Steven Fales Opens Up About Spirituality, Sexuality, and Being the “Mormon Boy”
“When I was excommunicated I threw everything out,” Fales began. “I had a very intense spiritual experience during my excommunication. I started to realize that, if there were a God out there, I wasn’t too concerned about it anymore… But it was there. It was different from anything Mormonism has taught me. In many ways my excommunication was a very painful but necessary gift. It freed me from the mind-fuck.”
Steven Fales, author of the Mormon Boy Trilogy, is bringing his story to RVA and the Richmond Triangle Players this weekend. In preparation, Fales opened up about his story: a journey through sexuality, drug-abuse, prostitution, and spirituality.
Fales was born into a Mormon family in Utah. He says,” I went through all the major Mormon milestones: I served on a mission, I was married in the Salt Lake Temple, I have two children.” Suddenly, Fales found his marriage and spirituality unhinged due to his sexuality.
Although Fales had confessed to his ex-wife that he had “same-sex” attractions before their marriage, he believed that, if he had them again, there was therapy to make him straight. “I studied to be straight with some of the top psychologists in the ex-gay movement,” he says. “I wanted to be straight.” However, these methods failed to change Fales, and he soon came to accept his identity.
Fales grew to accept himself, but neither his wife nor his Church was able to do so. He knew his family was falling apart, but he was willing to work through the issues for the sake of his children. His wife, however, was through. Thus, he found himself filing for divorce, as well as preparing to stand before a church court for homosexuality. “I was excommunicated in the formal church court for homosexuality. It was so psychologically fragmenting, I was reeling,” Fales says.
After facing a near simultaneous divorce and excommunication from the Mormon Church, Fales moved to New York City where he hoped to employ his former studies of theatre arts. Instead, Fales fell into a world of prostitution and drug-abuse. “I moved back to New York,” he recalls, “and I fell into my gay adolescence. That included intensive full-time escorting in the penthouses of New York, and then I was introduced to crystal meth—off the clock.”
Stuck in a low point in his life, Fales soon came to realize that he was being self-destructive, and quickly made efforts to become sober and turn his life around. In this revelation, Fales began writing his first play, a one-man show named Confessions of a Mormon Boy, which was a reflection on the tribulations he endured. His play became an off-Broadway hit, and he soon toured internationally.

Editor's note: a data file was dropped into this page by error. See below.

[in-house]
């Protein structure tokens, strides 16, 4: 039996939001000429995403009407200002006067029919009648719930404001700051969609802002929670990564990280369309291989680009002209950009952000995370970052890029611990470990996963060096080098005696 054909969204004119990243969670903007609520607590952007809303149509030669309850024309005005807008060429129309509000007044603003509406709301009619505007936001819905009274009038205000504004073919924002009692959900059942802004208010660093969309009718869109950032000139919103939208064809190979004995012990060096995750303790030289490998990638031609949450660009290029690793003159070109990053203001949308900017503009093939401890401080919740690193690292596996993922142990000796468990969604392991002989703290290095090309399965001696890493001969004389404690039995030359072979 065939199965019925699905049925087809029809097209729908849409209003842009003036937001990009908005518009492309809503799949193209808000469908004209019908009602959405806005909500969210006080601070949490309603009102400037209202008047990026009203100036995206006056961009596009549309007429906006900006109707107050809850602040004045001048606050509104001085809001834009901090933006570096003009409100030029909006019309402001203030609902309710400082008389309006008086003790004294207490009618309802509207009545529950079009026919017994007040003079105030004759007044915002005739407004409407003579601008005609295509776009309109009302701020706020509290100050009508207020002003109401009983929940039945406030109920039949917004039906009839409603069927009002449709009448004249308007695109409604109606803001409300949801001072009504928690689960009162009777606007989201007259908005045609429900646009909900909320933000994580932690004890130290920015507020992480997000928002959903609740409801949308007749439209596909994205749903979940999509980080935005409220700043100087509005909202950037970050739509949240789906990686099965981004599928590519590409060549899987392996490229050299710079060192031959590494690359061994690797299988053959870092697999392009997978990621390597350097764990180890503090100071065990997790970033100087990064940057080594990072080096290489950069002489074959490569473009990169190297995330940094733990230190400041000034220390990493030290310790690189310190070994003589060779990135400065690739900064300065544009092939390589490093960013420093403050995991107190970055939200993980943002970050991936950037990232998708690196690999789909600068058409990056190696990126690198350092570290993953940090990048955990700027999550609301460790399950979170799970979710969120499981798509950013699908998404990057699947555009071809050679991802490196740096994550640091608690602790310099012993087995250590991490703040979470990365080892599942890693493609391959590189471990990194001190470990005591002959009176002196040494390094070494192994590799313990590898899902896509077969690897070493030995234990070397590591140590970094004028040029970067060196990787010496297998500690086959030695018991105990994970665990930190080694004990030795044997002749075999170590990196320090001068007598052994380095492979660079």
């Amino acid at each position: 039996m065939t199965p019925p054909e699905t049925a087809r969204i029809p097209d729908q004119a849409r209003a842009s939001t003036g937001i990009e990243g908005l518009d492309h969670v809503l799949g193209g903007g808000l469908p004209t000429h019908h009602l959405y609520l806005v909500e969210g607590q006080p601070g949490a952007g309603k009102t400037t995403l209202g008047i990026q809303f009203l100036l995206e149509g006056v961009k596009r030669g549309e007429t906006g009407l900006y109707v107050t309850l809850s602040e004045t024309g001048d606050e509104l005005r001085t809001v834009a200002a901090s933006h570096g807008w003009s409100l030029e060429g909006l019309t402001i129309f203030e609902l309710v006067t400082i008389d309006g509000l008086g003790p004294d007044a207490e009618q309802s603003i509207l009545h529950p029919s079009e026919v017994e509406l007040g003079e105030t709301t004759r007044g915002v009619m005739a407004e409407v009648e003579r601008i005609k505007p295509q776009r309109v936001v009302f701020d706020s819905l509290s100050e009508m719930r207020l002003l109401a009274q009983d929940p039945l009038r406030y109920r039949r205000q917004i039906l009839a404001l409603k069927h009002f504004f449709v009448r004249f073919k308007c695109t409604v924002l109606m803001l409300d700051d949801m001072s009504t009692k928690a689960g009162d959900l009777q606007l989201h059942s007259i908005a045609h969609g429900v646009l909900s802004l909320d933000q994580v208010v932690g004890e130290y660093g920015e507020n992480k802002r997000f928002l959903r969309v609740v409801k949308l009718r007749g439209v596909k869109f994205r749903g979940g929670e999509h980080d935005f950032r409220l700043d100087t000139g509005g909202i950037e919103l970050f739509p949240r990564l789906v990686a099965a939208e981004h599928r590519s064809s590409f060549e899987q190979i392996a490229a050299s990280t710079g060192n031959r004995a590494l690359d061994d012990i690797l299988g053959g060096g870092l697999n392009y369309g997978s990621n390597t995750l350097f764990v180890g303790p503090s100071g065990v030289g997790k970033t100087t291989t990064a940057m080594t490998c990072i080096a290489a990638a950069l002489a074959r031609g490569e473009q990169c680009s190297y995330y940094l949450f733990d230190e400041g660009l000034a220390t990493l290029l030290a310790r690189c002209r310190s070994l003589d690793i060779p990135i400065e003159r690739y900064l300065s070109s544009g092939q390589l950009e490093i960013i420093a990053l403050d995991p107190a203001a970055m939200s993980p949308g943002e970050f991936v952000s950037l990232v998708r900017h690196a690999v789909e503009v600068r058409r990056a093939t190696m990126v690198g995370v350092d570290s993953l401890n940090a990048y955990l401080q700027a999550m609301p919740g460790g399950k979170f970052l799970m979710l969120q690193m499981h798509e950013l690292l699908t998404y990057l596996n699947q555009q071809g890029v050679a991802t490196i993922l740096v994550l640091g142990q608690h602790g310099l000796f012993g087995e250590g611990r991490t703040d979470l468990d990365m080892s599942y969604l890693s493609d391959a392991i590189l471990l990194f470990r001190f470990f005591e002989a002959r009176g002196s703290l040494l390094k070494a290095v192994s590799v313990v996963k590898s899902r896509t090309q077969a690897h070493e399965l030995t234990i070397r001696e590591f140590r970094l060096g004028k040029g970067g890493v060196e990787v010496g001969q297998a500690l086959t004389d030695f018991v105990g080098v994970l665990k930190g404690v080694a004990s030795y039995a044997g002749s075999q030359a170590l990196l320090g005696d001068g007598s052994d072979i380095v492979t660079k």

The success of the play, which led to the creation of its prequel and sequel, also helped Fales emotionally. “Currently, I am over two-years clean and sober… Things are getting much better. Sometimes things get worse before they get better.” Fales faced a number of issues following his recovery, all of which he covers in Prodigal Dad, the sequel to Confessions. “Prodigal Dad is serious and the themes are intense. It’s extremely honest… We’re dealing with child custody—it’s a family court room drama, basically. It’s about being a father in very homophobic Utah.”
Fales is currently living in New York City preparing for his off-Broadway run of the Mormon Boy Trilogy, but comments on the on-going struggle for same-sex marriage in his home state: “I think that it’s delicious that the timing for the Utah battles is quicker than anyone expected. We all expected Utah to be the last-stand and so for this to be blowing up earlier is just… Delicious.” On the same note, Fales warns the newlyweds of Utah, “My hope is that the quality of the lives of the new couples that are getting hitched will be up for the scrutiny of their Mormon neighbors when full equality comes—which will come. We can race to the altar, but now we need to make sure that our relationships are as good as or of more quality than their Mormon neighbors.”
In the end, the Mormon Boy has completely revoked the teaching of the Latter-day Saints. He admits, “I do believe that there is a complete dead-end to Spirituality in the Mormon experience, and to many of the super fundamentalist.” However, Fales has not completely forsaken the Christian teachings, but has instead discovered that “God is a fluid being” and that he “doesn’t have a problem with organized religion, it’s distorted religion that is the problem.”
To truly experience Fales’ life from his point of view, see the premier of his Mormon Boy Trilogy, which is premiering this weekend at the Richmond Triangle Players. Fales will be performing Missionary Position, Confessions of a Mormon Boy, and Prodigal Dad as well as his cabaret show Mormon American Princess. For more information and ticket pricing, go to RTP’s website www.rtriangle.org
Antony Shipman is a student at Bennington College, and is interning with GayRVA/RVA Mag for the months of January and February. Antony, who is relatively new to the world of journalism, is hoping to learn more about the business by working closely with the staff of GayRVA/RVA Mag. When not at work, Antony is likely to be found giving affection to a cat or sitting in his apartment with a book in his hands.
“The play is about being true to your authentic self but it’s also about being vigilant in maintaining your rights. It wasn’t very long ago that the world was a very different place.”September 27, 2016
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